You are gorgeous, for being forty!

She looks so good, for having had kids!

For not getting much sleep, you look pretty good!

You look really great, for being pregnant.

Compliments. They’re fun, and we love getting them, right? They make us feel warm and fuzzy inside. They light up our day, and we remember them when we’re in a slump. But what happens when a compliment sounds more like an insult? When you are told something intended to flatter you but leaves you stewing instead?

Recently I got a message from a sweet friend venting about a backwards compliment she received. She wanted to know if she was reading too much into it. The conclusion I came to was: no, she wasn’t overreacting, and I see why instead of being flattered, she was offended. There was a time that I appreciated weird compliments, such as, “You look so young, but you’ll appreciate that when you’re older!” or “For being so young, you act so mature.” Now here I am, two kids later, approaching thirty, and these backwards compliments irk me.

Having kids doesn’t ruin a woman. It changes us, sure. But doesn’t ruin. Women after kids are allowed to wear the skin they have however they choose. I didn’t choose to have Postpartum Thyroiditis which kicked my butt weight wise, and I didn’t choose the loose skin now present on my belly. But I can choose to work my butt off, aim for realistic goals and see what happens. (Maybe I’ll get killer abs someday and maybe I won’t?) So do I look good [for having had kids] or do I just look good, period? I’m not even asking literally here; Lord knows I don’t really want your opinion about my appearance via the Internet.

The point is, I have two kids. My friend who contacted me has two kids too! She has always been fit and athletic, she’s gorgeous, and she’s a kick-ass woman, period. So does she look beautiful [for having had two kids?] Or is she just gorgeous, period? My vote is the latter. And the same with other crazy weird compliments too. My current least favorite is this one: ‘Wow, she looks awesome for being forty!’

Do you know what this says to me? This says that forty is old. And oh my GOSH, forty is NOT OLD. Congratulations, though, you have now made me terrified to TURN forty. Because is forty my end-point? Do women stop being attractive and gorgeous, when we turn a certain number? And to whom? Fifteen-year-old girls who think forty is ancient? To thirty-year-old males who don’t check out women under twenty-five?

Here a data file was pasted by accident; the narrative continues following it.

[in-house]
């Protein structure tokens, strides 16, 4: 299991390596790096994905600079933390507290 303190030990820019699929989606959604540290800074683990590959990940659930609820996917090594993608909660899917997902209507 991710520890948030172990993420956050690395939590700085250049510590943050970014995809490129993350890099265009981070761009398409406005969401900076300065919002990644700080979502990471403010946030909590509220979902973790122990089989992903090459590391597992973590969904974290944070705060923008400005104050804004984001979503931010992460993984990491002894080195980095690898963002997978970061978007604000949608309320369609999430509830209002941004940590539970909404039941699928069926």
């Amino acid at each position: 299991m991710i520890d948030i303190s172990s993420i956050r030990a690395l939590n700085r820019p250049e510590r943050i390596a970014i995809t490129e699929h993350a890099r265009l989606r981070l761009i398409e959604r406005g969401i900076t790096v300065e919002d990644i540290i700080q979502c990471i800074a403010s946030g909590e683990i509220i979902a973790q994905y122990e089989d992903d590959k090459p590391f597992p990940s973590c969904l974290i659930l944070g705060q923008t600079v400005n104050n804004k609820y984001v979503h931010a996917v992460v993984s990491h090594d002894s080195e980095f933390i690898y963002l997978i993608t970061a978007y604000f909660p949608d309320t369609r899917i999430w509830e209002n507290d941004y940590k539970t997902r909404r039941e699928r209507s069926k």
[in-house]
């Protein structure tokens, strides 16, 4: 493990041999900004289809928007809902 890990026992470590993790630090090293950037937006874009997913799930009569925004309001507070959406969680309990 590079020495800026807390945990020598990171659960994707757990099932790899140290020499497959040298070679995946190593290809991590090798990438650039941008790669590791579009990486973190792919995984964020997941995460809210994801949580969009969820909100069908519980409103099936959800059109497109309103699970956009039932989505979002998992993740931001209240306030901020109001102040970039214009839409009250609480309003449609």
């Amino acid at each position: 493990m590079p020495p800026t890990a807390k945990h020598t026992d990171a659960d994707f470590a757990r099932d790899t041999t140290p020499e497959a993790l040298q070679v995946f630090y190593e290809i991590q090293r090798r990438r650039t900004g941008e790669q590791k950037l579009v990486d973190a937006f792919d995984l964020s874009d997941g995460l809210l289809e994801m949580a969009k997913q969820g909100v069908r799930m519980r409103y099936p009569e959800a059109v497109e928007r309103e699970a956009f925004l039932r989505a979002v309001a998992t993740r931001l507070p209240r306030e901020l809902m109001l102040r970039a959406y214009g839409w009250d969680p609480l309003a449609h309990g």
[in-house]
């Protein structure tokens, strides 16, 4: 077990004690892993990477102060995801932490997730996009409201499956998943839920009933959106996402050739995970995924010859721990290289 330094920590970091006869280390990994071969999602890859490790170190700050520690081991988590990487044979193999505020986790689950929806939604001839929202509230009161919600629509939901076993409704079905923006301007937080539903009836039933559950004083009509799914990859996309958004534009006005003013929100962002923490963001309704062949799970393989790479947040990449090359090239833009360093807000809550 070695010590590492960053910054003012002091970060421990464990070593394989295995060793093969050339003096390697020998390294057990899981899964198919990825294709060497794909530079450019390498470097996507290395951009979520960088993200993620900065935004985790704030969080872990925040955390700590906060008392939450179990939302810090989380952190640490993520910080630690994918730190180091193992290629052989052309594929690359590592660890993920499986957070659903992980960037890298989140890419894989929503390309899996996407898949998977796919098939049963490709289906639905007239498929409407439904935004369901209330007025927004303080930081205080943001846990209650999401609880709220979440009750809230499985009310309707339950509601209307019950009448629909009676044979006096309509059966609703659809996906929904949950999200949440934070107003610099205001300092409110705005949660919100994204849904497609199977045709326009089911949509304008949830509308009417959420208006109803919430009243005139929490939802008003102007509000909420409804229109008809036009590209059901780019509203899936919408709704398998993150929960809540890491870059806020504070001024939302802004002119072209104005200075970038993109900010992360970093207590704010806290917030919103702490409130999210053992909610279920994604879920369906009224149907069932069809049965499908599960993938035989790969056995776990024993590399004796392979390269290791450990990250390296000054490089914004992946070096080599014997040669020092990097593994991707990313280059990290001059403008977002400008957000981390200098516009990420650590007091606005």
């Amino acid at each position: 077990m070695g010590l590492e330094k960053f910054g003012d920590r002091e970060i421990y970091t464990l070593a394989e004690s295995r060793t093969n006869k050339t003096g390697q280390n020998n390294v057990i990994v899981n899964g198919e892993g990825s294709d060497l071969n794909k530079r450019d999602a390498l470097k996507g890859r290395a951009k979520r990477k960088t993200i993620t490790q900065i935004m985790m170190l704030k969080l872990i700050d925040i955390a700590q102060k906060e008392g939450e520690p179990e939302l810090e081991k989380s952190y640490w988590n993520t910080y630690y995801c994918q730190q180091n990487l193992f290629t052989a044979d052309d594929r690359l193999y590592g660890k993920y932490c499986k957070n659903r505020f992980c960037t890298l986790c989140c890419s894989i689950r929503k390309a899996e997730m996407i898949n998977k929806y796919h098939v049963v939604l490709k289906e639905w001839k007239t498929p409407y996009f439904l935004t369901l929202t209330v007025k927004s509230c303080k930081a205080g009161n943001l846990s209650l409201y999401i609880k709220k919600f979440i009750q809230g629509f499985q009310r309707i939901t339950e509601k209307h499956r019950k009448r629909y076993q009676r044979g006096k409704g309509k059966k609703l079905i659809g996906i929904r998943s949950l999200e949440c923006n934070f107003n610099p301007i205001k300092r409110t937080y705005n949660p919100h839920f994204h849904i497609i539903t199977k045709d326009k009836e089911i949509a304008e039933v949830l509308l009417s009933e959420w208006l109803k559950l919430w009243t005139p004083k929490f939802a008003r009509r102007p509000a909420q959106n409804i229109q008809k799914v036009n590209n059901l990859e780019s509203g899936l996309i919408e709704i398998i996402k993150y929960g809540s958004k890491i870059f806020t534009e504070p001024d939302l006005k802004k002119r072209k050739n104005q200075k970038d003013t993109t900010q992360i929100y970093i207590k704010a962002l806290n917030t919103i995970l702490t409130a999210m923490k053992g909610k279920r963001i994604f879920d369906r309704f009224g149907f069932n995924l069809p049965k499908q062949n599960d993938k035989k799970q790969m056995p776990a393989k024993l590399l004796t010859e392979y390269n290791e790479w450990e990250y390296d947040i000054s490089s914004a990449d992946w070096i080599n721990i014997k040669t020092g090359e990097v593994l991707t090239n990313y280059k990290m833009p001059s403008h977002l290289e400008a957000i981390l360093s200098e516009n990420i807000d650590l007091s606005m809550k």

What if I told you, “You are so smart [for your age!”] or “You are so much fun [for being a DAD!”] Wouldn’t that be weird?!

So are the other stereotypes. Because the world likes to categorize us by our labels: moms, dads, young, old, fit, not fit, skinny, fat, tall, short. And guess what? I’m guilty of it too. My grandma lived to be 100-years old. (Seriously!!) I’m sure at one point or another, I categorized her in the, “doing so well [for her age]” bracket. Sometimes it just slips. It’s not on purpose. You’re not TRYING to be a total B with your compliment to your friend, but it still feels like a dig. If you don’t have kids and you don’t want kids, awesome! And for us moms who have one or two or ten children, we don’t want to be told that we look good FOR having had the kids we did; just like you don’t want to look good for [fill in the blank–never working out? Working out a lot? For being smart? Or short? Or tall?]

Guys, can we break the stereotypes? Can we make our goal to create positivity and spread sweet compliments to one another, all the meanwhile remembering what NOT to say?

Girl, you look GOOD. Period.

Dude, you are AWESOME. Period.

Sister, you are smoking hot! Period.

Friend, you are so freaking fun. Period!